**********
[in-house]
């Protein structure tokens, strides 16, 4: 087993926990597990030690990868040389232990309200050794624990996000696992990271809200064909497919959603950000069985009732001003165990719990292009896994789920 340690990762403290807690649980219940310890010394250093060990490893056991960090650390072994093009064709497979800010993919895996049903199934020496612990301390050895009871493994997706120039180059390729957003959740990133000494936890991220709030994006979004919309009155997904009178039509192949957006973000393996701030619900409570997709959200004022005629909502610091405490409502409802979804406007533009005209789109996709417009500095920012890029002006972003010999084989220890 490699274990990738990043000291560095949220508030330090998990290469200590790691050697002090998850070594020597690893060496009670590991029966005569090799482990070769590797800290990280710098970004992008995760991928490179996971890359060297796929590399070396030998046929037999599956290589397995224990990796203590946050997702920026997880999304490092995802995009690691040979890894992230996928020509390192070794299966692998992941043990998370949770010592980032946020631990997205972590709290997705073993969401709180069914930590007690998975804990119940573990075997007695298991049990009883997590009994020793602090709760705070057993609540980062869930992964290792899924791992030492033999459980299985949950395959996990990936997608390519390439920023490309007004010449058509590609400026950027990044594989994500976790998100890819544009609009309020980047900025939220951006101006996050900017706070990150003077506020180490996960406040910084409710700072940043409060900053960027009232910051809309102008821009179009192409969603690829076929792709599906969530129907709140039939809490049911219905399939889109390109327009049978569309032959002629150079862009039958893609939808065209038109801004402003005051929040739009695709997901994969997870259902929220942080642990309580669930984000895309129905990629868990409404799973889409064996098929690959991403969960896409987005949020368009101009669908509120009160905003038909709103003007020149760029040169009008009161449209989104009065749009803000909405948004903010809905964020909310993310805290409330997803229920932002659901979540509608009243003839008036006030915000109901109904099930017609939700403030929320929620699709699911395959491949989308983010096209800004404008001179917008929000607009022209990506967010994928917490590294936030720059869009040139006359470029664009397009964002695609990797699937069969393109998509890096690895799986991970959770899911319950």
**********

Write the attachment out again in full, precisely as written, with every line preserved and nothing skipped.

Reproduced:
[in-house]
């Protein structure tokens, strides 16, 4: 087993926990597990030690990868040389232990309200050794624990996000696992990271809200064909497919959603950000069985009732001003165990719990292009896994789920 340690990762403290807690649980219940310890010394250093060990490893056991960090650390072994093009064709497979800010993919895996049903199934020496612990301390050895009871493994997706120039180059390729957003959740990133000494936890991220709030994006979004919309009155997904009178039509192949957006973000393996701030619900409570997709959200004022005629909502610091405490409502409802979804406007533009005209789109996709417009500095920012890029002006972003010999084989220890 490699274990990738990043000291560095949220508030330090998990290469200590790691050697002090998850070594020597690893060496009670590991029966005569090799482990070769590797800290990280710098970004992008995760991928490179996971890359060297796929590399070396030998046929037999599956290589397995224990990796203590946050997702920026997880999304490092995802995009690691040979890894992230996928020509390192070794299966692998992941043990998370949770010592980032946020631990997205972590709290997705073993969401709180069914930590007690998975804990119940573990075997007695298991049990009883997590009994020793602090709760705070057993609540980062869930992964290792899924791992030492033999459980299985949950395959996990990936997608390519390439920023490309007004010449058509590609400026950027990044594989994500976790998100890819544009609009309020980047900025939220951006101006996050900017706070990150003077506020180490996960406040910084409710700072940043409060900053960027009232910051809309102008821009179009192409969603690829076929792709599906969530129907709140039939809490049911219905399939889109390109327009049978569309032959002629150079862009039958893609939808065209038109801004402003005051929040739009695709997901994969997870259902929220942080642990309580669930984000895309129905990629868990409404799973889409064996098929690959991403969960896409987005949020368009101009669908509120009160905003038909709103003007020149760029040169009008009161449209989104009065749009803000909405948004903010809905964020909310993310805290409330997803229920932002659901979540509608009243003839008036006030915000109901109904099930017609939700403030929320929620699709699911395959491949989308983010096209800004404008001179917008929000607009022209990506967010994928917490590294936030720059869009040139006359470029664009397009964002695609990797699937069969393109998509890096690895799986991970959770899911319950």